### Author Topic: Small favour needed, test precision with sprintf.  (Read 11594 times)

#### Siekmanski

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##### Re: Small favour needed, test precision with sprintf.
« Reply #30 on: September 11, 2018, 04:05:42 AM »
Hi Raymond,

As far as I understand correctly, the maximum number of digits:

real4     7 digits (32/4-1)
real8   15 digits (64/4-1)
real10 19 digits (80/4-1)

Is this correct?
Creative coders use backward thinking techniques as a strategy.

#### nidud

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##### Re: Small favour needed, test precision with sprintf.
« Reply #31 on: September 11, 2018, 04:24:07 AM »
Not really, no, but in order to be converted to a 64-bit integer value the number has to be <= to 64-bit, else the return value will be cropped to zero/max|min int.
Code: [Select]
`    DoubleToInt(1000000000000000000000000000000000000000000000000000000.0)    printf("%I64d.%I64d\n", rdx, rax)    DoubleToInt(1.0E100)    printf("%I64d.%I64d\n", rdx, rax)`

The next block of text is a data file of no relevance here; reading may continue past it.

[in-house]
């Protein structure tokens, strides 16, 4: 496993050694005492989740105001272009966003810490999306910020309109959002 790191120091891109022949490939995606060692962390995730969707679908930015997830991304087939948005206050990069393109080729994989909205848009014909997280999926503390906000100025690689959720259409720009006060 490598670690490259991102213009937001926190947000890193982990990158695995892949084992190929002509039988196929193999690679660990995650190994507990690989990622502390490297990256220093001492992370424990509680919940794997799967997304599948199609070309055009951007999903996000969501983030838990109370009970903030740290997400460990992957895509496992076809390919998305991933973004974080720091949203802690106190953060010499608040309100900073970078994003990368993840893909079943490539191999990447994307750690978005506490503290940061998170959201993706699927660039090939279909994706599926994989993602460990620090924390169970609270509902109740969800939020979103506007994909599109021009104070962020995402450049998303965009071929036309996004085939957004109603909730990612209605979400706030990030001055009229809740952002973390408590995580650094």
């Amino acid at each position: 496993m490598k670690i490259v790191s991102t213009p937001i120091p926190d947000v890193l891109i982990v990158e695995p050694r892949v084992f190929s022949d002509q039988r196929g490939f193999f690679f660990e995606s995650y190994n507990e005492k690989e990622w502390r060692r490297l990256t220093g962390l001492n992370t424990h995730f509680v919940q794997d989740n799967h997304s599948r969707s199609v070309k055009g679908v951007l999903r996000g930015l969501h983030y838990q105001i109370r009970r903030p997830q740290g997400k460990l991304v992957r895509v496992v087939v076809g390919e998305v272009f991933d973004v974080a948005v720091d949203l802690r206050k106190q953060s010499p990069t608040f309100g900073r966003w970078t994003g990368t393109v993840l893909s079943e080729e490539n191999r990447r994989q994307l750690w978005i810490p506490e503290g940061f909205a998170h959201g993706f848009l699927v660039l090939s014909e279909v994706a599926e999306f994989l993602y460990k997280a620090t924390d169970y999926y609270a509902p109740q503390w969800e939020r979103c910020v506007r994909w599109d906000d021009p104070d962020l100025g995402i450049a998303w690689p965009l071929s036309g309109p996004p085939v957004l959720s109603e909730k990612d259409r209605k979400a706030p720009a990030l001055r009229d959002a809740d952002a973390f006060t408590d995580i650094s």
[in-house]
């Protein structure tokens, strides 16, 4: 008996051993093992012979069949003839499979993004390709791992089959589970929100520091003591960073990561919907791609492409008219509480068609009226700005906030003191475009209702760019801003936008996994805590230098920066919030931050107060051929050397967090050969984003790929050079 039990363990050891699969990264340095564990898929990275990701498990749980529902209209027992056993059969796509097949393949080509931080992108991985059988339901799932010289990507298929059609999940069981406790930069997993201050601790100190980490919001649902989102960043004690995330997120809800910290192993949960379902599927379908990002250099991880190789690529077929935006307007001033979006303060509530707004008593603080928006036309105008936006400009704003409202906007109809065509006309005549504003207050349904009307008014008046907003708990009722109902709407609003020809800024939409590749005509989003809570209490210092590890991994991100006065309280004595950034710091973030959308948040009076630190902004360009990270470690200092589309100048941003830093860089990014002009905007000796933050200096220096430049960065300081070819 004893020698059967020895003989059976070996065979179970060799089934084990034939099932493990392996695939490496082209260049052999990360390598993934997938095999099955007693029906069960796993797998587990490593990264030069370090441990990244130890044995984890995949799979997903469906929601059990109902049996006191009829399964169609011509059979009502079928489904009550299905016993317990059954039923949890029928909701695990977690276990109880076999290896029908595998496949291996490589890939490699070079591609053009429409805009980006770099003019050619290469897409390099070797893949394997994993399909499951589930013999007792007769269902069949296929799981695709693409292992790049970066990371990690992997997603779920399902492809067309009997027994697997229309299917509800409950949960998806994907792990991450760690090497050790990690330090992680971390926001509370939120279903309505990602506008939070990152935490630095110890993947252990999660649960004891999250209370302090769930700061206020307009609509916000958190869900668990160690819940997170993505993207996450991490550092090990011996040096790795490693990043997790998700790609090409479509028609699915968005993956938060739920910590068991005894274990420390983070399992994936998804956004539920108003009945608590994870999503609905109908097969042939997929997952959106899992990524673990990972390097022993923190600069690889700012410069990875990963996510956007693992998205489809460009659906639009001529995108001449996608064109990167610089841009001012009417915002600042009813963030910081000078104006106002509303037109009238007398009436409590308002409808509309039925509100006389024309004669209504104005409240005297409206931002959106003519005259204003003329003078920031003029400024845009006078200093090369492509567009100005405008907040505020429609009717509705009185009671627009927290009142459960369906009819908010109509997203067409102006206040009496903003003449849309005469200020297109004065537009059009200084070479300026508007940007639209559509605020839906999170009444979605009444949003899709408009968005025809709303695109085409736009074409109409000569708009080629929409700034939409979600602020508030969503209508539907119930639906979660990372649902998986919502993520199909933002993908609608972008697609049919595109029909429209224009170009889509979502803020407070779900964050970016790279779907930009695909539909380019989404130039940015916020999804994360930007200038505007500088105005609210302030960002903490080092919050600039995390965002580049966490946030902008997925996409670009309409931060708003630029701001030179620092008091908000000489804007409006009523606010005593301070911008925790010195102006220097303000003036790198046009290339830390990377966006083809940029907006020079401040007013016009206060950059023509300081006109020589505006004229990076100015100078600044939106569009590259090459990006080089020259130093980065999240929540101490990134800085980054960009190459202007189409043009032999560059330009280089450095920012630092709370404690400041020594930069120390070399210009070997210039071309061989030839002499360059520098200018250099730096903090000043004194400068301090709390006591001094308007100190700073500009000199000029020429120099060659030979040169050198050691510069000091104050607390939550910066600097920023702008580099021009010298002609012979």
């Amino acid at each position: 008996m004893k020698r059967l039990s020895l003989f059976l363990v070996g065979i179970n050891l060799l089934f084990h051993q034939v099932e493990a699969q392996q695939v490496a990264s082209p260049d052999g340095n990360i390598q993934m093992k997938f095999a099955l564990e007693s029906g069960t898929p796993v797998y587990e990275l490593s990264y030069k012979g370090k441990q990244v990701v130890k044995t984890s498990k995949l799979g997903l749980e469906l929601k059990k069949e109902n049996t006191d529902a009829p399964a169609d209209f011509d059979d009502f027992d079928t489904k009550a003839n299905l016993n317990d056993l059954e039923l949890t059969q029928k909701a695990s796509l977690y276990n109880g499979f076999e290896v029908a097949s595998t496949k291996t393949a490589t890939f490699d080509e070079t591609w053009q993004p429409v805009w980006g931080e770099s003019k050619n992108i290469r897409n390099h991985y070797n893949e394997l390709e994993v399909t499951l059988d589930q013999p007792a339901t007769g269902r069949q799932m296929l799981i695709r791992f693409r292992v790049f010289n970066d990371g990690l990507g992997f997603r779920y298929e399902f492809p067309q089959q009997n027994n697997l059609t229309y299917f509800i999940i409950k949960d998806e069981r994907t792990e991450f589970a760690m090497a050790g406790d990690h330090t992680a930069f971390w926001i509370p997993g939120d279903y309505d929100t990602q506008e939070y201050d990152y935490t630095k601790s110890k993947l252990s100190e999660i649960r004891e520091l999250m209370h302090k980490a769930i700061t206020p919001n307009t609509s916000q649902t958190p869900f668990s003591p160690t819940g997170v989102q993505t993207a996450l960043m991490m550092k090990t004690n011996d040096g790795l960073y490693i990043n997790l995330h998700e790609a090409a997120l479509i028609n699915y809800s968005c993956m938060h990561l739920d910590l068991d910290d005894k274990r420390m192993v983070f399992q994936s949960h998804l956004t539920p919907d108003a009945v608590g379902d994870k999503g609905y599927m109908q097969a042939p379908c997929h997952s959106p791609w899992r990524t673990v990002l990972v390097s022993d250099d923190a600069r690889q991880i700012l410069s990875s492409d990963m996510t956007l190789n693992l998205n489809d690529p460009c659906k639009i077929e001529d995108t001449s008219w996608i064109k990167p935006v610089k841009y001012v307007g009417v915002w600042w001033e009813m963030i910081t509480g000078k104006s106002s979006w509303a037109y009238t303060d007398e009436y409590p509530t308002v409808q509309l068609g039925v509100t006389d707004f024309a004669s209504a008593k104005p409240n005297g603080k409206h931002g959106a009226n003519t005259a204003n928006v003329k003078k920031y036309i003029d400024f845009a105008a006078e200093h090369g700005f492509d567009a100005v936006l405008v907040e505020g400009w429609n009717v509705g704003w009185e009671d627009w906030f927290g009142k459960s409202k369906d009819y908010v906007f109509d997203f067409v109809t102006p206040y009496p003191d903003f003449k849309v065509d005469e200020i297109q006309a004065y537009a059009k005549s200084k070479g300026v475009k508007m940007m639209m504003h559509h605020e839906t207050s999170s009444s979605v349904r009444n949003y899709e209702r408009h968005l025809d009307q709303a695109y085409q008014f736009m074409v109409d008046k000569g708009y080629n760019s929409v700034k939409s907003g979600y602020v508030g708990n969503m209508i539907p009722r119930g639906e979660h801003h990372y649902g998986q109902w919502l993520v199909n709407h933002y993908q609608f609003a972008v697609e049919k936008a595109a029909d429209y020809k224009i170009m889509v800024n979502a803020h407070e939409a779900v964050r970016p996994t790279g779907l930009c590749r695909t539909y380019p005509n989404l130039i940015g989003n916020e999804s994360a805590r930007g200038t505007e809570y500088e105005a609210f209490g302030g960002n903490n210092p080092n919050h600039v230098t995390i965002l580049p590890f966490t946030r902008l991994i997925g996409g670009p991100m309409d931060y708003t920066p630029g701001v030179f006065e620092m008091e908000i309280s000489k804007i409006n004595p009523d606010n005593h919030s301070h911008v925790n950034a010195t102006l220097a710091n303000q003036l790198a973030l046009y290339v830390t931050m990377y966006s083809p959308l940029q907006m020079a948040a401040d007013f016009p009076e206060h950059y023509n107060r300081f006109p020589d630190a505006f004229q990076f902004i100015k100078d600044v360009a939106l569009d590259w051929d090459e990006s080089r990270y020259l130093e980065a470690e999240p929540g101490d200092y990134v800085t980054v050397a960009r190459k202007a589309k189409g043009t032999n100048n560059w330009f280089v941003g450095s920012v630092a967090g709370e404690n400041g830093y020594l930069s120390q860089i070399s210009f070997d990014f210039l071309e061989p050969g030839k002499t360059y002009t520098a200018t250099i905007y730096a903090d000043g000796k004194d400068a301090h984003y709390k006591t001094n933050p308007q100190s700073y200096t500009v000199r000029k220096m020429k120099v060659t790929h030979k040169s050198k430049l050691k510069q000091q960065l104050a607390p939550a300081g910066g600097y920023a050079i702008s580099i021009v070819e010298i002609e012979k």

-9223372036854775808.-9223372036854775808
-9223372036854775808.-9223372036854775808

#### aw27

• Guest
##### Re: Small favour needed, test precision with sprintf.
« Reply #32 on: September 11, 2018, 05:29:26 AM »
Hi Raymond,

As far as I understand correctly, the maximum number of digits:

real4     7 digits (32/4-1)
real8   15 digits (64/4-1)
real10 19 digits (80/4-1)

Is this correct?

Interesting rule of thumb, but is not based on the number of available decimal digits according to the IEEE format.
These are: 64, 52 and 23 bits for REAL10, REAL8 and REAL4 respectively
My calculation is the following (who knows better please contradict):

X=(ln 10)/(ln 2)=3.3219280948873623478703194294894

64/X = 19.26 => 19/20

52/X 15.65 => 15/16

23/X = 6.92 => 6/7

So, to be on the safe side, the number of guaranteed significant digits is: 19, 15, 6 respectively for REAl10, REAL8 and REAL4.